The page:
Geschwister-Scholl-Platz 1, 80539 Munich, Germany
From 1827 till 1829, Boniface studied at Ludwig Maximilian University of Munich.
Universitätsstraße 31, 93053 Regensburg, Germany
In 1829, Wimmer studied Law at the University of Regensburg.
At the age of fourteen, Boniface entered the Latin school in Regensburg. Later, at seventeen, he enrolled in the seminary in the same city, where he studied for the priesthood.
In 1827, Boniface matriculated at Ludwig Maximilian University of Munich. Two years later, he studied Law at the University of Regensburg. Then, after Wimmer won a competitive exam for a scholarship, he completed his theological studies at the Georgianum, a boarding-school for divinity students.
On August 1, 1831, Boniface was ordained a priest in Regensburg. On December 29, 1833, he made his solemn vows as a Benedictine at the monastery of Metten, taking the name of Boniface. For the next twelve years, Wimmer held various positions as pastor of Stephansposching, procurator of Scheyern and professor in Metten, Augsburg and Munich.
As early as 1843, Wimmer asked permission to go to the United States to minister to the emigrant Catholic Germans. Among other things, a conference in Munich with Peter Henry Lemke, pastor of Carrolltown, Pennsylvania, ripened his plan of founding a Benedictine monastery for that purpose, and, on July 25, 1846, he left Munich with four ecclesiastical students and fourteen young laymen. Landing in New York, on September 16, Wimmer went first to Carrolltown, where he had bought a farm before leaving home. When he found this ill-suited, he accepted the offer of Bishop Michael O'Connor of Pittsburgh to settle on the church-lands of St. Vincent in Westmoreland County, Pennsylvania.
On October 24, 1846, Boniface invested his eighteen companions with the religious habit, a ceremony, which marked the beginning of the Benedictine Order in the United States. During the following winter, the community suffered much in the scattered little buildings, but in 1847, new arrivals and fresh supplies from home increased the hope for success, and the Superior petitioned Rome to approve the foundation as a Benedictine monastery.
In 1848, Wimmer started a college and seminary, and a year later began to build a more spacious cloister. From that time to the end of his life, building operations rarely ceased in St. Vincent. Wimmer also took over the parish in St. Vincent and whenever possible made missionary tours through western Pennsylvania.
In a trip abroad in 1852, Wimmer succeeded in procuring the first Benedictine nuns from the convent of Eichstätt. Three years later, he applied to Rome to raise his foundation to the rank of an abbey. On August 24, 1855, Pope Pius IX granted his petition and appointed him the first abbot. At that time, the monastery had almost one hundred and fifty members.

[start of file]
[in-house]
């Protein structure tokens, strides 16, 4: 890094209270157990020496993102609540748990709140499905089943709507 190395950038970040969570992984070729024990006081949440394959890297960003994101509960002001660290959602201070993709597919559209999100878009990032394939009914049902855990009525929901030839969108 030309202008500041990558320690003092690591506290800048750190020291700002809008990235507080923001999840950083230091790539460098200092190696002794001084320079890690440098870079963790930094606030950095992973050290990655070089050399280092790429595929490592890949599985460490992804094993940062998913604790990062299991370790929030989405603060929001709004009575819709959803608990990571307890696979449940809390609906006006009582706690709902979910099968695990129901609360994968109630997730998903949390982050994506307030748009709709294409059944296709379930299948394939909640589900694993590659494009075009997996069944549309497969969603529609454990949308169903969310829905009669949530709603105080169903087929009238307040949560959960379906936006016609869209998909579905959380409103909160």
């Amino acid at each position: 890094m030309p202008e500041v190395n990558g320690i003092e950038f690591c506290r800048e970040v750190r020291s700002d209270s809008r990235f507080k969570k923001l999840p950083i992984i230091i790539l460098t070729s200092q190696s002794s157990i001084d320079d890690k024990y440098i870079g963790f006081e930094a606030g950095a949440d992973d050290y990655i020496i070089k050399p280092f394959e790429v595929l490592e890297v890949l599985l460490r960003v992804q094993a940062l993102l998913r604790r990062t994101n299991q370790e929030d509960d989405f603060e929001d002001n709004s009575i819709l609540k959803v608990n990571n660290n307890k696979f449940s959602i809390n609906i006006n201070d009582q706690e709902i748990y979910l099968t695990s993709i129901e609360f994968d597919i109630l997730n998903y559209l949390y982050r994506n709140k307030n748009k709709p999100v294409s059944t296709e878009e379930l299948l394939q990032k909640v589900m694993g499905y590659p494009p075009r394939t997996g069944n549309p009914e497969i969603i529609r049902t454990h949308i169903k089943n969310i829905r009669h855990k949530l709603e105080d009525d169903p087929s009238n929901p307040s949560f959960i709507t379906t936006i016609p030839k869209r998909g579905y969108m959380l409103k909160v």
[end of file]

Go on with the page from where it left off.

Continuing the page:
In 1856, the new abbot sent men to Minnesota to found a priory (later known as St. John's Abbey and University), to Kansas in 1857, where they began St. Benedict Abbey and College in Atchison and to San José, Texas, where they established a foundation, given up during the Civil War. At about the same time, other houses were established in Carrolltown, Pennsylvania (1848), St. Marys, Pennsylvania (1851), Johnstown, Pennsylvania (1852), Covington, Kentucky (1858), Erie, Pennsylvania (1859), Chicago, Illinois (1861), Richmond, Virginia (1867) and Pittsburgh, Pennsylvania (1868).
In 1870, as president of the American-Cassinese Congregation, which he had founded in 1855, Wimmer attended the Vatican Council in Rome. During the next ten years, he began a monastery in North Carolina (later known as Belmont Abbey and College), sent missionaries to Alabama, who paved the way for St. Bernard Abbey and College in Cullman, and founded an agricultural school for African-Americans on Skidaway Island, near Savannah, Georgia. This last, which was especially important to him, did not prosper.
In 1883, when Wimmer celebrated the golden jubilee of his profession, Pope Leo XIII conferred on him the title of Archabbot and the privilege of wearing the cappa magna for pontifical functions. At that time, his missionaries were in twenty-five states of the Union, ministering to over 100,000 souls, especially among Germans, Irish, Italians, Indians and African-Americans.
During the last period of his life, Wimmer also educated boys from Bohemia to become missionaries among their countrymen, and in 1885, founded a priory in Chicago. In 1886, Boniface sent Fathers, who established a priory, which became the Abbey of the Holy Cross in Cañon City, to Colorado.
On his deathbed, Boniface gave consent to a foundation in Ecuador, South America, which was later discontinued.
"Forward, always forward, everywhere forward! We must not be held back by debts, bad years or by difficulties of the times. Man's adversity is God's opportunity."
"We belong to the whole world."
"People plant trees though they are certain, that the fruit will benefit only the next generation."
Wimmer was a man of a very practical mind and marked determination.
Physical Characteristics: Boniface was a man of a middle stature and robust exterior.
Boniface's nephew, Sebastian Wimmer, was a well-known civil engineer, who lived in St. Marys, Pennsylvania.